course will be offered in the fall term and will include a 2-4
                                         week component on preparation for the senior project,
                                         including selection of adviser and/or committee,
                                         assignment related to the senior project (e.g., definition of
                                         topic, or annotated bibliography, to be turned in to the
                                         adviser) and presentation on the topic of the senior project);
                                         the 300- and 400-level requirements in ethics, epistemology



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                                         and metaphysics may be satisfied by the Advanced Seminar
                                         when the topic of the seminar is designated ethics,
                                         epistemology or metaphysics, respectively.

                                 Senior Capstone: Project or Thesis (formerly, Senior Thesis)

                                         Students will be required to complete either a Senior
                                         Project or a Senior Thesis. The Senior Project will
                                         comprise a substantial writing project prepared under the
                                         close advisement of a member of the philosophy faculty
                                         and a presentation component.vi The Senior Thesis will
                                         comprise a very substantial writing project prepared under
                                         the advisement of a member of the philosophy faculty in
                                         consultation with a committee consisting of at least two
                                         additional faculty members and an oral defense before the
                                         committee. Under both options, students will be required
                                         to complete a substantial, carefully researched and written,
                                         in-depth work in philosophy on a topic of significance in
                                         philosophy, selected by the student in consultation with
                                         faculty and written under the close supervision of a faculty
                                         member who serves as adviser or such adviser and a
                                         committee. All students completing the Philosophy Major
                                         with Honors in Philosophy are required to complete the
                                         Senior Thesis, with a grade of A or A-.

    D. Concentrations; Minor in Philosophy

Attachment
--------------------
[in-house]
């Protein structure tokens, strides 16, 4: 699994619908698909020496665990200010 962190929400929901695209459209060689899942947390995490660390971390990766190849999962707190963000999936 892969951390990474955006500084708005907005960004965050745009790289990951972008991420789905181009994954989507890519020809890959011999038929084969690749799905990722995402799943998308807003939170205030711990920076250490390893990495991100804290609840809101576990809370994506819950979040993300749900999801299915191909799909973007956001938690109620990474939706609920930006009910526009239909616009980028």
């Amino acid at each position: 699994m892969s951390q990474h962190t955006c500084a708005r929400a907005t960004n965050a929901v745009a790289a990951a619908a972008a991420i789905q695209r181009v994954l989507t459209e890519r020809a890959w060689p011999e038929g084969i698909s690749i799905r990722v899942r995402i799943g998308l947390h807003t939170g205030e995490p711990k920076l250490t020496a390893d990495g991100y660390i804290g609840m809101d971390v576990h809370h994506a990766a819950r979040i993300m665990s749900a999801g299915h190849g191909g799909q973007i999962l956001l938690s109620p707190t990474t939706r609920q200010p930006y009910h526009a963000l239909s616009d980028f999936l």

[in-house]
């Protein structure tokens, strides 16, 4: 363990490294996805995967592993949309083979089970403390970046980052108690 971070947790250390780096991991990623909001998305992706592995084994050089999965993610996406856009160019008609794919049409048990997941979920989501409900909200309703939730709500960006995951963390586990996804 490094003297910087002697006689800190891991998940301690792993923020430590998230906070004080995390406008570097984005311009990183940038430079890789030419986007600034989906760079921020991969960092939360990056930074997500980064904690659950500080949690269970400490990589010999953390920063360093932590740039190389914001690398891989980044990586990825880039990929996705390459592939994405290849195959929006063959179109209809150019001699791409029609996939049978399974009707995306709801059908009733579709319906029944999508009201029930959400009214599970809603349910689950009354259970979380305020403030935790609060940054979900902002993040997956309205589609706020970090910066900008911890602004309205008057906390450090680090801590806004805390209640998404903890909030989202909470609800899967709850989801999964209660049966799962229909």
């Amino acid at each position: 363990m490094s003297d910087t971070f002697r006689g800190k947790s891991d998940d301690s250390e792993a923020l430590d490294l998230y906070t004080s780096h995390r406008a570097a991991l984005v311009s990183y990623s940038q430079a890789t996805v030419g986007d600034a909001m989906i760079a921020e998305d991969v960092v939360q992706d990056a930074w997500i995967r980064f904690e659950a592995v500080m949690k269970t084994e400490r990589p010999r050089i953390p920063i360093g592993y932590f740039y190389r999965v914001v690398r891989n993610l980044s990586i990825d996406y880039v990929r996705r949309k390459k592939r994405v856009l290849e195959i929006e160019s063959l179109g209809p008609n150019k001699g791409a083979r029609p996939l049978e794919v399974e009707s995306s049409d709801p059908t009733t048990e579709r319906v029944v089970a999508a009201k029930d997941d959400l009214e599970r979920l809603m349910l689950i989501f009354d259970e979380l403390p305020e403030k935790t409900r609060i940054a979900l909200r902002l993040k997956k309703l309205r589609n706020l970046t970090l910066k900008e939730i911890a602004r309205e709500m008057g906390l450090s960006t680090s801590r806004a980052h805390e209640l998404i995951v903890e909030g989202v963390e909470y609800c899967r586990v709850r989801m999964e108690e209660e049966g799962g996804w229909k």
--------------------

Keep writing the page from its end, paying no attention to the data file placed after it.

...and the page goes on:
The Concentrations in Philosophy and Law and in Ethics should be retained, with students
    satisfying the requirements by completing, respectively, (i) Philosophy of Law and Law and
    Ethics, and (ii) Contemporary Moral Issues, Biomedical Ethics or Political Philosophy and
    Ethical Theories. In each case, the senior capstone should be in the area of concentration.

    The Minor in Philosophy should be retained, with students satisfying the requirements for the
    Minor by completing 5 courses, including Introduction to Logic or Metalogic; History of
    Ancient Philosophy or History of Modern Philosophy; and three electives, one of which must
    be at the 300- or 400-level. The Minor Concentrations in Philosophy and Law and in Ethics
    should be retained, with students satisfying the requirements by completing, respectively, (i)
    Philosophy of Law and Law and Ethics, and (ii) Contemporary Moral Issues, Biomedical
    Ethics or Political Philosophy and Ethical Theories.




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E. Minor in Religion

It is contemplated that an Interdisciplinary Religion Minor will be designed and proposed (see
Part F below). Once that program becomes available to students, it is possible that the
Department and the College may decide to terminate the more traditional minor in religion.
However, it may also happen that good arguments emerge to retain the more traditional minor,
although in a transformed form. Thus, students who have a special interest in studying religion
per se may be better served by such a traditional program rather than by an interdisciplinary
program.

In this connection, the existing Religion Minor should be should be transformed – to serve at
least on an interim basis – to reflect the following essential ideas:

                ● using prerequisites, a restructuring of the religion minor into three distinct